editor's blog
Subscribe Now

3D-IC Planning

During Cadence’s recent CDNlive event, I had a discussion with Kevin Rinebold to talk about 3D-IC planning and design. Actually, it’s more than that, covering all of the multi-die/package combinations like system-in-package (SiP), complex PC boards, and interposer-based solutions. The basic issue is that it’s becoming increasingly difficult to separate die design from board/package design; you may have to plan both together.

Said another way, what used to be board design duties have encroached on die design as packages have started to look more and more like micro-PCBs. The “lumpiness” of old-fashioned design is giving way to a more distributed approach as the “lumps” interact in non-lumpy ways.

Cadence’s approach splits the process in two: planning and implementation. Their focus during our discussion was the planning portion. Why split this part of the process out? Because it’s generally being done by the packaging people (“OSATs”), not the silicon people. So the OSATs will do high-level planning – akin to floorplanning on a die (and may actually involve floorplanning on a substrate).

They hand their results to the implementation folks via an abstract file and, possibly, some constraints to ensure that critical concerns will be properly addressed during design. The abstract file isn’t a view into a database; it is a one-off file, so if changes are made to the plan, new abstracts can (or should) be generated.

Cadence says the key to this is their OrbitIO tool, from their Sigrity group. It allows mechanical planning – things like ensuring that power and ground pins are located near their respective planes. They can also do some power IR drop analysis, although more complete electrical capabilities will come in the future.

There’s one other reason why the planning and implementation are done with completely different tools (mediated by the abstract file): OSATs tend to work on Windows machines, while designers tend to work on Linux machines. No, this is not an invitation to debate. (Oh, wait, Apple isn’t involved in this comparison… OK… never mind…)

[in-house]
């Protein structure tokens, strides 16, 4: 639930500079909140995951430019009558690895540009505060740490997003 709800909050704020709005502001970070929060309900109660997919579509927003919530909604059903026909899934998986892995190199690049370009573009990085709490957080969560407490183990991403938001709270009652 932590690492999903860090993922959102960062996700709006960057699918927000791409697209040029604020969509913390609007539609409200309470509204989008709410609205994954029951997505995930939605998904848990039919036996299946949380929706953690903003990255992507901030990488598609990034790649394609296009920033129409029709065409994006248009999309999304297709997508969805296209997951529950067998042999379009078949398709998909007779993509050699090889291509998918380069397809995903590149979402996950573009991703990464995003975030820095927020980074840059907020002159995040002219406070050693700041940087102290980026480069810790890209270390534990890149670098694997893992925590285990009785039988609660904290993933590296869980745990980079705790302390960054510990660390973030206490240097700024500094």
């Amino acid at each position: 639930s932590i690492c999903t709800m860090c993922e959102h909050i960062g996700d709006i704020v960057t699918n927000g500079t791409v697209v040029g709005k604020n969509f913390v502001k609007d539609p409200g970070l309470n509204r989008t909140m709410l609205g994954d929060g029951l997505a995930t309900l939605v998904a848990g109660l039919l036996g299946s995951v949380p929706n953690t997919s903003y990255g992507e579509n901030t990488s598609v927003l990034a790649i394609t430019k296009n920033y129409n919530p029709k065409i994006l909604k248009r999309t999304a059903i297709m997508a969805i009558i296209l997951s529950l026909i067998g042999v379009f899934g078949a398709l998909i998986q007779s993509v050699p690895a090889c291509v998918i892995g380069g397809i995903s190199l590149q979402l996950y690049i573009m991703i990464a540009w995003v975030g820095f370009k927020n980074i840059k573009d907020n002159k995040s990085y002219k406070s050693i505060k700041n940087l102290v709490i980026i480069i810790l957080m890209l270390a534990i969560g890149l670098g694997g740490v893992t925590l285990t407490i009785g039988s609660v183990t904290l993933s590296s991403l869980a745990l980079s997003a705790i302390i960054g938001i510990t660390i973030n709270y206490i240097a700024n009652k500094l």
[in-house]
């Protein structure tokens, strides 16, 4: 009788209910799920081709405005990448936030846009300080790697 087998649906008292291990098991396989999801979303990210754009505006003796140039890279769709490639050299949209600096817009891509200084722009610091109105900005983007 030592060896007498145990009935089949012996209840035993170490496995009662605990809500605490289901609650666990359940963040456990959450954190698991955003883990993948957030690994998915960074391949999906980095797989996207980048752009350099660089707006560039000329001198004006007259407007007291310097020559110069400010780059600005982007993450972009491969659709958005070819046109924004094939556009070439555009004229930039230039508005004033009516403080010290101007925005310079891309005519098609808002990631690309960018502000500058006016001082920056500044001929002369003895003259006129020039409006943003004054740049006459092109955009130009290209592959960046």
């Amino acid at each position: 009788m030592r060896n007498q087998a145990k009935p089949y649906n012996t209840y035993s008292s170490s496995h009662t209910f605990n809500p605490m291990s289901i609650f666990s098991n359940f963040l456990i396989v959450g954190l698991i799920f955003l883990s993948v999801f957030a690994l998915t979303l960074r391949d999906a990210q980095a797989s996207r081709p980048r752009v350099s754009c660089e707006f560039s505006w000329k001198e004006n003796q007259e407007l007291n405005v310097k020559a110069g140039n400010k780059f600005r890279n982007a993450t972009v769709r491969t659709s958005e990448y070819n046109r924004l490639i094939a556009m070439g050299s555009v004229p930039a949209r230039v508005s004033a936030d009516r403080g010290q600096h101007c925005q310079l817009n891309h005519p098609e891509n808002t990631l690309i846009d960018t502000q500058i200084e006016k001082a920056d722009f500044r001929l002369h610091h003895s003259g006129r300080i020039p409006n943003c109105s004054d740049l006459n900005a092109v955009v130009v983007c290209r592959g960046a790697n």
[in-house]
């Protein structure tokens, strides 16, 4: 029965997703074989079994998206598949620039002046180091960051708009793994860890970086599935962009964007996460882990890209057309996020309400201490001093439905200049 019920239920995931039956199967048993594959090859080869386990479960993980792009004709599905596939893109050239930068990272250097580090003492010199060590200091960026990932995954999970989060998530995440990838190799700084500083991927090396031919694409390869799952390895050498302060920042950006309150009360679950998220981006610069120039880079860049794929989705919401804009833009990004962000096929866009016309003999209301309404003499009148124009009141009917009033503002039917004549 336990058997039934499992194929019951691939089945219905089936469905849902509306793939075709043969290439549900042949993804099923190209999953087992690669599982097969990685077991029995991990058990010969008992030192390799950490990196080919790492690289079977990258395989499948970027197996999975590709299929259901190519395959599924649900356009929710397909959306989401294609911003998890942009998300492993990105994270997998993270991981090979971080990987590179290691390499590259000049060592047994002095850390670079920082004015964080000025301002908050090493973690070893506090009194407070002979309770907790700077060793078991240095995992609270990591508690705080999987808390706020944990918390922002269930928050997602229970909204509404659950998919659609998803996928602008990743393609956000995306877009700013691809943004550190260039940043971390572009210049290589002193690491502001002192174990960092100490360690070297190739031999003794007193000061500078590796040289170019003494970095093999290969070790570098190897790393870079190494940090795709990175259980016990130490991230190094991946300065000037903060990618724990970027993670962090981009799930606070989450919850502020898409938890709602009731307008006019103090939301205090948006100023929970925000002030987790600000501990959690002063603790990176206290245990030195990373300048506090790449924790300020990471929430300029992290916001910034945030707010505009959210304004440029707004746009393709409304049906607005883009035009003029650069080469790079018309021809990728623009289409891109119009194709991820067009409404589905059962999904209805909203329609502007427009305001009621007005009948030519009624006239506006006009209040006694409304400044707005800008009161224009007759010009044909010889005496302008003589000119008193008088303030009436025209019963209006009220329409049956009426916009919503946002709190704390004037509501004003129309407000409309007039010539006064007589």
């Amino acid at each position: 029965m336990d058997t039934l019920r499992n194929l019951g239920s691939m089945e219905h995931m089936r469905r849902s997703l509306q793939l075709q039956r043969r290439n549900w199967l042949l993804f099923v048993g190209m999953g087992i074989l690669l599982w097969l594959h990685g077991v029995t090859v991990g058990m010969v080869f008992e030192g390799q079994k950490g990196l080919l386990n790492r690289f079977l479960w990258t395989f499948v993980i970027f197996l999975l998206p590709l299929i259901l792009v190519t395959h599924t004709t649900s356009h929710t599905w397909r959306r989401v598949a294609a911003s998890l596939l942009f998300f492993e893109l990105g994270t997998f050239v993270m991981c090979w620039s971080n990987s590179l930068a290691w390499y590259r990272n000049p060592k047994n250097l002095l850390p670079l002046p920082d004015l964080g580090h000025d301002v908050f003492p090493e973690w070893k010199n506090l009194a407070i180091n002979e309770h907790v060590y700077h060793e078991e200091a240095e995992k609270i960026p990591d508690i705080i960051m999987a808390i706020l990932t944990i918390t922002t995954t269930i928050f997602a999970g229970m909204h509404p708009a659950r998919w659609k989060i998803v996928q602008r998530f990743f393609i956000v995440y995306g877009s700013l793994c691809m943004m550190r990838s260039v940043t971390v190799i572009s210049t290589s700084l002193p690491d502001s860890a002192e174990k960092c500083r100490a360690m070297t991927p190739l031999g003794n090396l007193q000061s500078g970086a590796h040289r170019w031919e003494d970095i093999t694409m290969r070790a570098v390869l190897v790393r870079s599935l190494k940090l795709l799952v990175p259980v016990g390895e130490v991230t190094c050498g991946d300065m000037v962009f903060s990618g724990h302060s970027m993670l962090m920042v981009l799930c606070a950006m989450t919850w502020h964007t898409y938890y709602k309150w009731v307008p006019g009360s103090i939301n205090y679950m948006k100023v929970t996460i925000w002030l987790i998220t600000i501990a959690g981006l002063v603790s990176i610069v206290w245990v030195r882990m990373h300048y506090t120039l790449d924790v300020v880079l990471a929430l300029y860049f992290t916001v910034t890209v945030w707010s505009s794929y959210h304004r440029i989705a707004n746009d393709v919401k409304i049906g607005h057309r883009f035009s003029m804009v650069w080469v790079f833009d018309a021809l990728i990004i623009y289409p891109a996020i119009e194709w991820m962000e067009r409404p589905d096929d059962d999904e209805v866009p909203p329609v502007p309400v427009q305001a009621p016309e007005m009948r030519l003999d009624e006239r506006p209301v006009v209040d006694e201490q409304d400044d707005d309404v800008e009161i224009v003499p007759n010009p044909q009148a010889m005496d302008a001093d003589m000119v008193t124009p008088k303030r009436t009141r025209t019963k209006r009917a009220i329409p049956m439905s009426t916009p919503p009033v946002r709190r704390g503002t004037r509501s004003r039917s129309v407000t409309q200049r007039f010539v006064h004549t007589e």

Leave a Reply

featured blogs
Sep 16, 2021
I was quite happy with the static platform I'd created for my pseudo robot heads, and then some mad impetuous fool suggested servos. Oh no! Here we go again......
Sep 16, 2021
CadenceLIVE, Cadence's annual user conference, has been a great platform for Cadence technology users, developers, and industry experts to connect, share ideas and best practices solve design... [[ Click on the title to access the full blog on the Cadence Community site. ]]...
Sep 15, 2021
Learn how chiplets form the basis of multi-die HPC processor architectures, fueling modern HPC applications and scaling performance & power beyond Moore's Law. The post What's Driving the Demand for Chiplets? appeared first on From Silicon To Software....
Aug 5, 2021
Megh Computing's Video Analytics Solution (VAS) portfolio implements a flexible and scalable video analytics pipeline consisting of the following elements: Video Ingestion Video Transformation Object Detection and Inference Video Analytics Visualization   Because Megh's ...

featured video

Maxim Integrated is now part of Analog Devices

Sponsored by Maxim Integrated (now part of Analog Devices)

What if we didn’t wait around for the amazing inventions of tomorrow – and got busy creating them today?

See What If: analog.com/Maxim

featured paper

Choose a high CMTI gate driver that cuts your SiC switch dead-time

Sponsored by Maxim Integrated (now part of Analog Devices)

As GaN and SiC FETs begin to replace MOSFET and IGBT technologies in power switching applications, this Maxim paper discusses the key considerations when selecting an isolated gate driver. The paper explains the importance of CMTI and propagation delay skew and presents an isolated gate driver IC ideal for use with these new power transistors.

Click to read more

featured chalk talk

Just 1-Wire to Power and Operate I2C or SPI Endpoints

Sponsored by Mouser Electronics and Maxim Integrated (now part of Analog Devices)

If you are working on a connection or IO constrained design, a one wire solution could be a great way for you to power and operate your I2C or SPI endpoints. In this episode of Chalk Talk, Amelia Dalton chats with Scott Jones from Maxim Integrated about the DS28E18 communications bridge: a one wire solution that can help you address a variety of system level challenges including protocol conversion, wiring limitations, and communication distance concerns.

Click here for more information about the Maxim Integrated DS28E18EVKIT Evaluation System